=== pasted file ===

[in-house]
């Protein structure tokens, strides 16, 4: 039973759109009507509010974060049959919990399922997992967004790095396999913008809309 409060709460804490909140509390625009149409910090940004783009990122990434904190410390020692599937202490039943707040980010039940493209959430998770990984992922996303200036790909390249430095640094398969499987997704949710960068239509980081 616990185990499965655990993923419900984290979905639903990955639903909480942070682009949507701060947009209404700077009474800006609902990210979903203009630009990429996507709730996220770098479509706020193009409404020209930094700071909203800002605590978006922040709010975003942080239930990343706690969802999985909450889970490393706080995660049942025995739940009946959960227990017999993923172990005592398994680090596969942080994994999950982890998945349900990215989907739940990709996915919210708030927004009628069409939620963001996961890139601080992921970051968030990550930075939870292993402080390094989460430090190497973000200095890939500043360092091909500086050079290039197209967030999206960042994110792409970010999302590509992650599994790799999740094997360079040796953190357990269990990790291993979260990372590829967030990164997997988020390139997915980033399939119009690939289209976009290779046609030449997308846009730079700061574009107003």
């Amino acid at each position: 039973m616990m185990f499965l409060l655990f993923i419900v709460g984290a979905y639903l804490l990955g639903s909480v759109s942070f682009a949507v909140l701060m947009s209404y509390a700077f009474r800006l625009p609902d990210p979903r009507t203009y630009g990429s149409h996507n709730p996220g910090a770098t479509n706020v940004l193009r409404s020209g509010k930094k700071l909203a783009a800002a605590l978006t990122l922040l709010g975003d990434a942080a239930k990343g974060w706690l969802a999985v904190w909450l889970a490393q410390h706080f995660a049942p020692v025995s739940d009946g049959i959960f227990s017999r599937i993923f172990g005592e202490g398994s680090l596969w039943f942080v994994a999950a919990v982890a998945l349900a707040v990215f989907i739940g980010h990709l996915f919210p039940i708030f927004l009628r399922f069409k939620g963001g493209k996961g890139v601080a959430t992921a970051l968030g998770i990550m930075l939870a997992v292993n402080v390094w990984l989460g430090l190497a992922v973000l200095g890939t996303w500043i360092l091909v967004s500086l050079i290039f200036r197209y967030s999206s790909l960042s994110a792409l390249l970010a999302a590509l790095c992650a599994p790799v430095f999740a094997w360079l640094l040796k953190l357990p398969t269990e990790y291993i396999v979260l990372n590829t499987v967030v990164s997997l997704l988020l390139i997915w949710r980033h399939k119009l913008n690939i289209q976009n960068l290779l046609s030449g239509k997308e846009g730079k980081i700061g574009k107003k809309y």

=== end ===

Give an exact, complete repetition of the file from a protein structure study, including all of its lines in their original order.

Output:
[in-house]
């Protein structure tokens, strides 16, 4: 039973759109009507509010974060049959919990399922997992967004790095396999913008809309 409060709460804490909140509390625009149409910090940004783009990122990434904190410390020692599937202490039943707040980010039940493209959430998770990984992922996303200036790909390249430095640094398969499987997704949710960068239509980081 616990185990499965655990993923419900984290979905639903990955639903909480942070682009949507701060947009209404700077009474800006609902990210979903203009630009990429996507709730996220770098479509706020193009409404020209930094700071909203800002605590978006922040709010975003942080239930990343706690969802999985909450889970490393706080995660049942025995739940009946959960227990017999993923172990005592398994680090596969942080994994999950982890998945349900990215989907739940990709996915919210708030927004009628069409939620963001996961890139601080992921970051968030990550930075939870292993402080390094989460430090190497973000200095890939500043360092091909500086050079290039197209967030999206960042994110792409970010999302590509992650599994790799999740094997360079040796953190357990269990990790291993979260990372590829967030990164997997988020390139997915980033399939119009690939289209976009290779046609030449997308846009730079700061574009107003």
């Amino acid at each position: 039973m616990m185990f499965l409060l655990f993923i419900v709460g984290a979905y639903l804490l990955g639903s909480v759109s942070f682009a949507v909140l701060m947009s209404y509390a700077f009474r800006l625009p609902d990210p979903r009507t203009y630009g990429s149409h996507n709730p996220g910090a770098t479509n706020v940004l193009r409404s020209g509010k930094k700071l909203a783009a800002a605590l978006t990122l922040l709010g975003d990434a942080a239930k990343g974060w706690l969802a999985v904190w909450l889970a490393q410390h706080f995660a049942p020692v025995s739940d009946g049959i959960f227990s017999r599937i993923f172990g005592e202490g398994s680090l596969w039943f942080v994994a999950a919990v982890a998945l349900a707040v990215f989907i739940g980010h990709l996915f919210p039940i708030f927004l009628r399922f069409k939620g963001g493209k996961g890139v601080a959430t992921a970051l968030g998770i990550m930075l939870a997992v292993n402080v390094w990984l989460g430090l190497a992922v973000l200095g890939t996303w500043i360092l091909v967004s500086l050079i290039f200036r197209y967030s999206s790909l960042s994110a792409l390249l970010a999302a590509l790095c992650a599994p790799v430095f999740a094997w360079l640094l040796k953190l357990p398969t269990e990790y291993i396999v979260l990372n590829t499987v967030v990164s997997l997704l988020l390139i997915w949710r980033h399939k119009l913008n690939i289209q976009n960068l290779l046609s030449g239509k997308e846009g730079k980081i700061g574009k107003k809309y």